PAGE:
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Changes delayed

Vaccine passports may be extended on 6 December

Nicola Sturgeon: further consultation

Scotland’s vaccine passport scheme could be extended to cinemas, theatres and more licensed hospitality venues from 6 December, though a final decision has been delayed for a further week.

First Minister Nicola Sturgeon was expected to confirm changes today but instead said there would be further consultation with businesses.

Conservative leader Douglas Ross claimed that delaying a decision created more uncertainty for hospitality businesses and left them with little time to prepare for any changes at the busiest time of the year.

Ms Sturgeon said governments around the world were “grappling” with the Covid crisis and she hoped that further restrictions being introduced in other countries would not be necessary in order to get through the winter.

The passport scheme currently only applies to nightclubs and major events such a concerts and football matches.

She told MPs: “We have not taken a decision to extend the reach of the scheme.”

She advised employers to continue allowing staff to work from home and to introduce ventilation measures which is supported by government grants.

Defending the current crackdown and potential for new measures, she said: “I am acutely aware that many businesses want us to remove mitigations, including certification, not extend or tighten them.

“I understand that, but all of our decisions must be motivated by a desire to keep people safe but also get through what will be a challenging winter without having to re-introduce further restrictions on trade.

“We want, if possible, businesses to stay fully open over Christmas and through the winter while also keeping Covid under control.

“If an expansion of Covid certification can help us do that it would be irresponsible not to consider it.”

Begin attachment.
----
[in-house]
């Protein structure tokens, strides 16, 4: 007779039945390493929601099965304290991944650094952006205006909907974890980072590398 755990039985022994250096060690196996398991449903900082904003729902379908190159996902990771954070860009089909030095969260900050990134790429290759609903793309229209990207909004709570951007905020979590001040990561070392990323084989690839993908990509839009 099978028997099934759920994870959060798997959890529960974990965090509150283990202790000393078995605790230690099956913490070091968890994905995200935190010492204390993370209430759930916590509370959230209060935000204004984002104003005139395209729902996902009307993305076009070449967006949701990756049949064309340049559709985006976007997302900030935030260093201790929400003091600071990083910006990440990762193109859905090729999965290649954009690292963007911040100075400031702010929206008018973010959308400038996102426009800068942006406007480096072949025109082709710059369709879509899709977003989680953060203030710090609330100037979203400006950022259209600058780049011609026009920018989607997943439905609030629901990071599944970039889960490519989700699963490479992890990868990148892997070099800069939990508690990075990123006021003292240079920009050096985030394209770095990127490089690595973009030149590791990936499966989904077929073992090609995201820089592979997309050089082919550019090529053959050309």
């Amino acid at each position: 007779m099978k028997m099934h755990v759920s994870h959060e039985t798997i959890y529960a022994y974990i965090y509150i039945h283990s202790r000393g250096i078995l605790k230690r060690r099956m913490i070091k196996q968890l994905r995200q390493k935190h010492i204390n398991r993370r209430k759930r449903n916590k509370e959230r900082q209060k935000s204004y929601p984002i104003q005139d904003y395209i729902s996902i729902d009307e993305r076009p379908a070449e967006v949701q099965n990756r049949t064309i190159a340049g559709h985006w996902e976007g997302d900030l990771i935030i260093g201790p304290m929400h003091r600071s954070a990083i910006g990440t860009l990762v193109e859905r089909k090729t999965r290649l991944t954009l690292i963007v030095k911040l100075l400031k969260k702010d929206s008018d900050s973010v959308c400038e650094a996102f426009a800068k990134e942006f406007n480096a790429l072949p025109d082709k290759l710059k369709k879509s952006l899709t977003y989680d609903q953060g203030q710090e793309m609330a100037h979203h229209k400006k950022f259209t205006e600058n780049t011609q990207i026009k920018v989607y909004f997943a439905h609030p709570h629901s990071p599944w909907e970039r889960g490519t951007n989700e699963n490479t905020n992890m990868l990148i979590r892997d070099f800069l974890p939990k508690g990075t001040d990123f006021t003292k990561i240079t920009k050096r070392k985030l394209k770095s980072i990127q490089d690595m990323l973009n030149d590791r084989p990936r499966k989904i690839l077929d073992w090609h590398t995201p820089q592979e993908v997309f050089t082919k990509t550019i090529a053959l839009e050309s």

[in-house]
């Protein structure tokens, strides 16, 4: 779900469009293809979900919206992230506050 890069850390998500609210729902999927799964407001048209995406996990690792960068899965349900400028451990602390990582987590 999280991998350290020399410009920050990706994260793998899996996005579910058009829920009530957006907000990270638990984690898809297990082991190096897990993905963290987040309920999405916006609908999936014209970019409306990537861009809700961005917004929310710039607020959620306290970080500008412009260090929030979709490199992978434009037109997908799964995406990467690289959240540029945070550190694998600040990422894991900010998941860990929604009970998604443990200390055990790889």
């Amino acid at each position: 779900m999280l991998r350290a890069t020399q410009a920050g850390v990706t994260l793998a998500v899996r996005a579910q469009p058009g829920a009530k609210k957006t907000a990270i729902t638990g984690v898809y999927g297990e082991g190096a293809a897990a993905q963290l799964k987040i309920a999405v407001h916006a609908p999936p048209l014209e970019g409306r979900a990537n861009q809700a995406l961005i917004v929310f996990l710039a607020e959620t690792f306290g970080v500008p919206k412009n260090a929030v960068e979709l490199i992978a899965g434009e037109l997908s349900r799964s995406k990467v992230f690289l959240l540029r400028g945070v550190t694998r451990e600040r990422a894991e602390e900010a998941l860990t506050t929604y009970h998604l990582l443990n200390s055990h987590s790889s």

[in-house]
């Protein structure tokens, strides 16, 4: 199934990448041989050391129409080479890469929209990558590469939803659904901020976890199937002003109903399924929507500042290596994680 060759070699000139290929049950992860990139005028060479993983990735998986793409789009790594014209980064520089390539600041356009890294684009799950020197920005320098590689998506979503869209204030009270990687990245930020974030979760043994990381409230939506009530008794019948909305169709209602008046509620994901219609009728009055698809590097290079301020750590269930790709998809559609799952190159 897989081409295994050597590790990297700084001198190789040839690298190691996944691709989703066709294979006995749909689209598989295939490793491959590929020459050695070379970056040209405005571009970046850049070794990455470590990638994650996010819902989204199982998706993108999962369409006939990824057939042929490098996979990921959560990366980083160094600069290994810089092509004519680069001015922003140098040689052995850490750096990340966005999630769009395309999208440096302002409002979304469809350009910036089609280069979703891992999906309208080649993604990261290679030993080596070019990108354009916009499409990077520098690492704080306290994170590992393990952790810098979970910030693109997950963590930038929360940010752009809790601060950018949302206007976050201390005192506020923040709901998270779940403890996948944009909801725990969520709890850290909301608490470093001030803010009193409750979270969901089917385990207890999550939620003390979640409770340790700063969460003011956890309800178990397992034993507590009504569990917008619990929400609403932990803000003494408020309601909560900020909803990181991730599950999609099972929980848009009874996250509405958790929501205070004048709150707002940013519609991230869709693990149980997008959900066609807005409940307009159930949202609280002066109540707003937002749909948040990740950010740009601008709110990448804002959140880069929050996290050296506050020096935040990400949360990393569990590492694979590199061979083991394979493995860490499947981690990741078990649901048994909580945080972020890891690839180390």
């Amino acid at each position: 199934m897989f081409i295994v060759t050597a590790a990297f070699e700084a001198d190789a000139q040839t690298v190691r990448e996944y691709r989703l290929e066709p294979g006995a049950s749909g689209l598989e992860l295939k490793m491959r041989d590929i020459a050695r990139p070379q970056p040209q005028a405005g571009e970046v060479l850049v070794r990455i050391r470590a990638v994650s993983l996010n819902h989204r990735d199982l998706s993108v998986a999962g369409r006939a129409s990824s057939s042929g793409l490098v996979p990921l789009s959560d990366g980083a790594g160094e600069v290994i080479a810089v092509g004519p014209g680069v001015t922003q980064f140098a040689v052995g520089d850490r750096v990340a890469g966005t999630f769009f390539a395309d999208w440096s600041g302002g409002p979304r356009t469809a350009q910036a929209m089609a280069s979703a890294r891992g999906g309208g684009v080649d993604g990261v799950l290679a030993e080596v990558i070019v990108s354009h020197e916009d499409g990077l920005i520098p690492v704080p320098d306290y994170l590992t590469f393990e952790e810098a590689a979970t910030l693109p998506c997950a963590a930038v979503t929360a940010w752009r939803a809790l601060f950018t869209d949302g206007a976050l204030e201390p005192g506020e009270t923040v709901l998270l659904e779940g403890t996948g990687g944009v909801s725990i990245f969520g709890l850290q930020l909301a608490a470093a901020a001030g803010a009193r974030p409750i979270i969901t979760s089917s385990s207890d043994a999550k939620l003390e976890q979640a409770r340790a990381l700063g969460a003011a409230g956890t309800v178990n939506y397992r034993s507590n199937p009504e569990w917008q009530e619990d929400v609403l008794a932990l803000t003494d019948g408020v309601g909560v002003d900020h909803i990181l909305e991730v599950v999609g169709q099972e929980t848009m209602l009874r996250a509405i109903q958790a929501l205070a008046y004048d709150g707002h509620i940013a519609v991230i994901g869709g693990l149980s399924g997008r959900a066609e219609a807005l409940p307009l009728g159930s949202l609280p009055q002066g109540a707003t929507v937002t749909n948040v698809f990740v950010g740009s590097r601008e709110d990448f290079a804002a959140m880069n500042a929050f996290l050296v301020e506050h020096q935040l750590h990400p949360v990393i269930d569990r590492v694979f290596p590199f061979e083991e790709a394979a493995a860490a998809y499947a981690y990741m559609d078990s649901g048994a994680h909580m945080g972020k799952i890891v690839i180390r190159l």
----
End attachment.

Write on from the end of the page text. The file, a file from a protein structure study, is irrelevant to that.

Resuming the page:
Ms Sturgeon urged everyone to get vaccinated for their own sake and the health of others, stating: “Choosing without good reason not to get vaccinated is deeply irresponsible. Getting vaccinated is a civic duty.”


The First Minister’s statement followed concerns from business groups about the impact of further restrictions and calls from health experts of the need to introduce them.

Devi Sridhar, chairman of global public health at Edinburgh University, said it may be necessary to ban the unvaccinated from pubs and restaurants. The scheme is currently limited to nightclubs, sports stadiums and other big gatherings.

Ms Sridhar’s advice is aimed at avoiding tougher restrictions later in the winter, and she has highlighted measures being taken elsewhere, in particular Austria which has ordered the unvaccinated to stay at home for all but visits to shops, essential work and for medical treatment.

Business groups in Scotland fear that a tightening of restrictions is all but inevitable but have warned of “dire consequences” for the economy if there is not adequate financial support in place.

A survey of Scottish hospitality businesses found that four out of five (83.6%) are trading significantly below pre-pandemic levels and with inflation, debt and other costs rising, the sector is facing a difficult winter ahead.

Three quarters (76.2%) said they would not survive without further economic support from Government, should the vaccine certification policy be extended.

Nearly two-thirds (65%) of firms polled by the Scottish Chambers of Commerce network are opposed to more restrictions, with 45% already feeling that the measures currently in place are no longer justified.

The government announced today that a £25 million fund to improve ventilation in business premises and reduce the risk of COVID-19 transmission will open for applications next week.

Small and medium-sized businesses such as restaurants, bars and gyms will be able to claim back costs of up to £2,500 to undertake work such as the installation of carbon dioxide monitors and remedial improvement work to windows and vents.

Businesses will be able to fill in a self-assessment form to receive advice on improving their current ventilation systems and identify if they are eligible for financial support from their local authority.

Effective ventilation is a key public health measure to reduce the risk of COVID-19 spreading and is of increasing importance during autumn and winter as people spend more time indoors.

Ms Sturgeon said: “In September we announced the establishment of a £25 million fund to help businesses improve ventilation. This fund opens for applications next week. More information on eligibility has now been published on the Find Business Support website.

“All of these basic mitigation measures are really important at this stage but some of them are also valuable long-term investments.

“For example, better ventilation won’t just reduce the spread of Covid – it will also help reduce the spread of other airborne viruses, now and in the future.”

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